Monday, 14 February 2011

Philipp Roth – I married a Communist

Another one of the Zuckerman series, i.e. it is about how to become a writer. In this case it is also about politics and how political believe influences personal life – and vice versa.

“to teach them that you don’t have to be Al Capone to transgress – you just have to think (…) Cri-ti-cal think-ing (…) --- there is the ultimate subversion” (Roth, 1998).

“I was sitting between two shirtless brothers well over six feet tall, two big, natural men exuding the sort foforceful, intelligent, manliness to which I aspired. Men who could talk about baseball and boxing talking about books. And talking about books as though something were at stake in a book. Not opening uo a book t worship it or to be elevated by it or to lose yourself to the world around you. No, boxing with the book.” (Roth, 1998, p.27).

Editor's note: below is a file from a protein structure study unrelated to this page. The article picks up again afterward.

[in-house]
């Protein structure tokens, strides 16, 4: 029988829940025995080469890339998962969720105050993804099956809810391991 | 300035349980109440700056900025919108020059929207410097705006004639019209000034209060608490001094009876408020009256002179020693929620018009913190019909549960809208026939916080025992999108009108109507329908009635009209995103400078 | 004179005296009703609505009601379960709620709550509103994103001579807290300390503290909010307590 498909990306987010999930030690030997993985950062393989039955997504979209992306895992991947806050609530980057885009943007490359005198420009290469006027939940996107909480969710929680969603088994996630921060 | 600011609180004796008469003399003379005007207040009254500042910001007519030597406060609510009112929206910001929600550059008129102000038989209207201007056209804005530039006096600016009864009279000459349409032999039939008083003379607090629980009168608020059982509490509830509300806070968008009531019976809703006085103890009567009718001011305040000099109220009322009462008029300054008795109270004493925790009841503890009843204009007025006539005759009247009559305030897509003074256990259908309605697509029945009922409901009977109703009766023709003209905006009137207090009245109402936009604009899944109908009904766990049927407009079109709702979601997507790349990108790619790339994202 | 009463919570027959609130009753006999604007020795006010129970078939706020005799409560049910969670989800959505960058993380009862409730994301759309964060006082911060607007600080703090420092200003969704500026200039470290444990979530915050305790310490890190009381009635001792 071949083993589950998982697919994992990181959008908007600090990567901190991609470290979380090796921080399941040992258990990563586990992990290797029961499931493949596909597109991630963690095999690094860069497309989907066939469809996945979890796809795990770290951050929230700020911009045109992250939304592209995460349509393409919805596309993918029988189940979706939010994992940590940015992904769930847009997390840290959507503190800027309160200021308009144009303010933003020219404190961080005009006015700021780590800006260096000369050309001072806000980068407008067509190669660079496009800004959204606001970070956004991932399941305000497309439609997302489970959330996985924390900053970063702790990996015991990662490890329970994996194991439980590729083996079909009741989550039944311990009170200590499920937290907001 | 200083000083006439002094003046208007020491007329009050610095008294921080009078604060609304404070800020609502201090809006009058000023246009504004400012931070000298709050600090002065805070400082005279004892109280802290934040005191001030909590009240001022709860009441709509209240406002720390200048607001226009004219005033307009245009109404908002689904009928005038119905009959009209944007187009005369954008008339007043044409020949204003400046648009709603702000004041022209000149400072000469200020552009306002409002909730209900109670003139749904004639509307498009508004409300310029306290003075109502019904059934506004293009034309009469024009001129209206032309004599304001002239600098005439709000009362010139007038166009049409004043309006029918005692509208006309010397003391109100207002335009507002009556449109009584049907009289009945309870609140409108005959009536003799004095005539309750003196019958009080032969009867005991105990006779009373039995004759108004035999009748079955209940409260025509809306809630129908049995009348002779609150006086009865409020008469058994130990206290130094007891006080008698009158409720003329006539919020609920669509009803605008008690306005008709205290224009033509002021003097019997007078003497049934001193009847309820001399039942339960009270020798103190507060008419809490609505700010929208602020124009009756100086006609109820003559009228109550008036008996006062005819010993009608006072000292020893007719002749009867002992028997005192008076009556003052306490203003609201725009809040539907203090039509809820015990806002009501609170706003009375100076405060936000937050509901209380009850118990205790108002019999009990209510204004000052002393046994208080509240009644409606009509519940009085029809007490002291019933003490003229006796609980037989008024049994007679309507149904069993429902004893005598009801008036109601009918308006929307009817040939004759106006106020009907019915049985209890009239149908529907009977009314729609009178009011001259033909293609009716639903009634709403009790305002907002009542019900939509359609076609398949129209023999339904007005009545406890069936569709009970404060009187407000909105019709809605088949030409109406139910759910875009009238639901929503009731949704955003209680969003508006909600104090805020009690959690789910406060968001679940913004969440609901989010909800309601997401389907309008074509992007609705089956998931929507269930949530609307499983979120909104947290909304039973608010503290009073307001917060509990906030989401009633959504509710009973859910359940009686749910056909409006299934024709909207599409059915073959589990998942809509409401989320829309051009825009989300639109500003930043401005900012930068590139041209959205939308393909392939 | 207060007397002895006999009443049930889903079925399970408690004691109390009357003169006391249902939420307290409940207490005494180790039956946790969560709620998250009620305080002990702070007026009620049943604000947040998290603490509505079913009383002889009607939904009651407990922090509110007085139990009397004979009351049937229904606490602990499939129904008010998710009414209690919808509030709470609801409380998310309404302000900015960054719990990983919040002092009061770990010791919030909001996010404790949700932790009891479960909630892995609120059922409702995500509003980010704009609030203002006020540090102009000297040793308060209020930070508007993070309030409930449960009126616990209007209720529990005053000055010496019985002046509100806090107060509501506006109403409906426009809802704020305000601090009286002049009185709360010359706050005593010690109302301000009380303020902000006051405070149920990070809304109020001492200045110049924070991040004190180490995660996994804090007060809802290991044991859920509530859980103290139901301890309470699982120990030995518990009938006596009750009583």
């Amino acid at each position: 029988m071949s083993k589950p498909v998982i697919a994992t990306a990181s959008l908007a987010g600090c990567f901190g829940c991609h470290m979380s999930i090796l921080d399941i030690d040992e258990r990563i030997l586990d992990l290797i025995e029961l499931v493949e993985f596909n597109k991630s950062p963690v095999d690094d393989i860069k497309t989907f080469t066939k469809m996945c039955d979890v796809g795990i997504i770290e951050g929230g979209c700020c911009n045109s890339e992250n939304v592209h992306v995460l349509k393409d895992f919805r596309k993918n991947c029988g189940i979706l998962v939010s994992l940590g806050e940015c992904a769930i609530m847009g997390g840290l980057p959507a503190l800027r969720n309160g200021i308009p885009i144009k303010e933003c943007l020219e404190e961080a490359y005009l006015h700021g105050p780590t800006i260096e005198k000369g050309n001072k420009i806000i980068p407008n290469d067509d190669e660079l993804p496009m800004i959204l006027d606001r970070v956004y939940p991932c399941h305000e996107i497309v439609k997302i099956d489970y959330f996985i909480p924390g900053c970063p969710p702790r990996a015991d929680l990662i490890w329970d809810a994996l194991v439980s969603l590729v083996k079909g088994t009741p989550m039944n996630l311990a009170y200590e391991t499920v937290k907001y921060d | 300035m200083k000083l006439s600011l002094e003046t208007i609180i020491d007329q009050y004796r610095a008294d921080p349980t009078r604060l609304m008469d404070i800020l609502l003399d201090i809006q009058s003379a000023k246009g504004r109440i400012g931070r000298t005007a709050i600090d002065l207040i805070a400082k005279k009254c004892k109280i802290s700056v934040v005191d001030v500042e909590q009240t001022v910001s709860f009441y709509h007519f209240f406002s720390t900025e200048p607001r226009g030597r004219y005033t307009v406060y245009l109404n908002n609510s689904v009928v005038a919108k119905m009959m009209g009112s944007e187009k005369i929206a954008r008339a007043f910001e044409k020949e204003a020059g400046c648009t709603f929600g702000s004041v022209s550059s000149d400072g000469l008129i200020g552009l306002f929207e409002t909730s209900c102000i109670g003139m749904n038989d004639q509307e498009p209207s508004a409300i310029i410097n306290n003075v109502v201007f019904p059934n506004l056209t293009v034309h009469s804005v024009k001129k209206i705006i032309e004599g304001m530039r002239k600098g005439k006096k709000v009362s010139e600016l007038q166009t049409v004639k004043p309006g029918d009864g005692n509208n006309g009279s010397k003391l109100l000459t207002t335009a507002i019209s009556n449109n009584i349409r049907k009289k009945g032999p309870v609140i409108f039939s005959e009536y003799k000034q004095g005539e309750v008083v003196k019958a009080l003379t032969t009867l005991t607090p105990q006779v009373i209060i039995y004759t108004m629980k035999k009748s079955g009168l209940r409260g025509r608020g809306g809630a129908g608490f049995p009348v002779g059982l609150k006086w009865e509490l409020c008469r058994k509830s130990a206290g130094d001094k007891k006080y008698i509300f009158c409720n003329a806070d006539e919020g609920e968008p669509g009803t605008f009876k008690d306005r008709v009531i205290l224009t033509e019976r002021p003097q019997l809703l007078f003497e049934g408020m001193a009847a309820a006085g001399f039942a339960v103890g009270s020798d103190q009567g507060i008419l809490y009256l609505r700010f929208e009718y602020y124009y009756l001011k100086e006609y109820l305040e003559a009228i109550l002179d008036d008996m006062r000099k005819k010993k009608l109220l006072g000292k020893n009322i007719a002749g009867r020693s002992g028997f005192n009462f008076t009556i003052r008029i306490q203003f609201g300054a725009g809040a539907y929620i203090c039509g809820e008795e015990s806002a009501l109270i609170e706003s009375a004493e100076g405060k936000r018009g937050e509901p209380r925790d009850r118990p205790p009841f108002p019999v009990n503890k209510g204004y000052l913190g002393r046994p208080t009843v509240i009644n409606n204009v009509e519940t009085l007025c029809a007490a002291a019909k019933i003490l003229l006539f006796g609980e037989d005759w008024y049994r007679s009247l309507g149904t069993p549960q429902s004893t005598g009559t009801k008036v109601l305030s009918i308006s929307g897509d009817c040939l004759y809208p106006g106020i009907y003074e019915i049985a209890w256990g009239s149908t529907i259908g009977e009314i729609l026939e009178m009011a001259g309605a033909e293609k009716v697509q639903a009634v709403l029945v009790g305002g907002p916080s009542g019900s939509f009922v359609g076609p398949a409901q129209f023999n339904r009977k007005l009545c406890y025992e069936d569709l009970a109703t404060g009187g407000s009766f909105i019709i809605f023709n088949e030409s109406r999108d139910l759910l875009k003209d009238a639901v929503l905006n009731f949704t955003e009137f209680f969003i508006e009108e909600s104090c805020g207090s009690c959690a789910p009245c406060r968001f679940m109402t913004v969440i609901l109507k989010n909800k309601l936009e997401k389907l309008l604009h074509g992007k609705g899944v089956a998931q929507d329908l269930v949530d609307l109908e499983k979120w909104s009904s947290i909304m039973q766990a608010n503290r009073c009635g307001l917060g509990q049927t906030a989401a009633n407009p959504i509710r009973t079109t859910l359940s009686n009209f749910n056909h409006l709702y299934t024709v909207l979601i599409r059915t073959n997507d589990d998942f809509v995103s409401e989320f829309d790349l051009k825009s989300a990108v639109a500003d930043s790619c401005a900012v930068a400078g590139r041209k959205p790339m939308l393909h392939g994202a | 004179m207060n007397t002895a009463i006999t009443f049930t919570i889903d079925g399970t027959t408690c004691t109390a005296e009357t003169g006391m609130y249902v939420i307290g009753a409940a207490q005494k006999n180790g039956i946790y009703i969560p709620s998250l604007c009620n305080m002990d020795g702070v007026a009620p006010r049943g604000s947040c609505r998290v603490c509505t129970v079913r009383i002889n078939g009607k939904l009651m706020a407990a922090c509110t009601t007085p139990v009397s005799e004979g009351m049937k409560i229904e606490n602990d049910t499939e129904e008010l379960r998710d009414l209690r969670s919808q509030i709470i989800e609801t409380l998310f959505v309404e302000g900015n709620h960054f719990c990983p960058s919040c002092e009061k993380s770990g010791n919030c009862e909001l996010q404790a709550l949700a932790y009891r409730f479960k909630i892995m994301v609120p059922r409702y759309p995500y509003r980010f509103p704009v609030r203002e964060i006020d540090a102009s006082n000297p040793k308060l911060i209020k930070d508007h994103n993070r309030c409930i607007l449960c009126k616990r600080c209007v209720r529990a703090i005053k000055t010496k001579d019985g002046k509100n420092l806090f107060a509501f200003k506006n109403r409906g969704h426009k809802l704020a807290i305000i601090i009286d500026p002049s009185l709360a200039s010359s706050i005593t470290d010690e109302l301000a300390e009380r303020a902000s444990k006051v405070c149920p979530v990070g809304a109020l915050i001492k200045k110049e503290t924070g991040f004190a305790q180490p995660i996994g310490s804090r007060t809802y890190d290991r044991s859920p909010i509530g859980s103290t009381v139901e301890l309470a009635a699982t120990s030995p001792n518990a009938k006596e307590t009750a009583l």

“He has outlived dissatisfaction. This is what remains after the passing of everything, the disciplined sadness of stoicism. This is the cooling.” (Roth, 1998, p.78).

“The incompatabilities were endless. But then, that was the challenge. With Ira, the more that’s wrong, the more to correct.” (Roth, 1998, p.83).

“You can’t bring to private life the ideologythat you bring to the great world. You cannot change her.” (Roth, 1998, p.84).

“His mind moved all right, but not with clarity. It moved only with force.” (Roth, 1998, p.86).

“You look with your big eyes into the capitalist shop window, you want and you wnt, you grab and you grab, you take and you take, ou acquire and you own and you accumulate and there is the end of your convictions and the beginning of your fear. There is nothing that I have that I can’t give up.” (Roth, 1998, p.96).

“Generalizing suffering: there is Communism. Particularizing suffering: there is literature.” (Roth, 1998, p.223).

“who has no family and no relatives and no house – who is without all that stuff that was pulling Ira in twenty differen directions, without all those emotions pulling Ira in twenty directions.” (Roth, 1998, p.235).

“How drunk on metamorphosis could he get, the heroic reinvention of himself he called Iron Rinn?” (Roth, 1998, p.301).

“No one finds his life. That is life.” (Roth, 1998, p.319).

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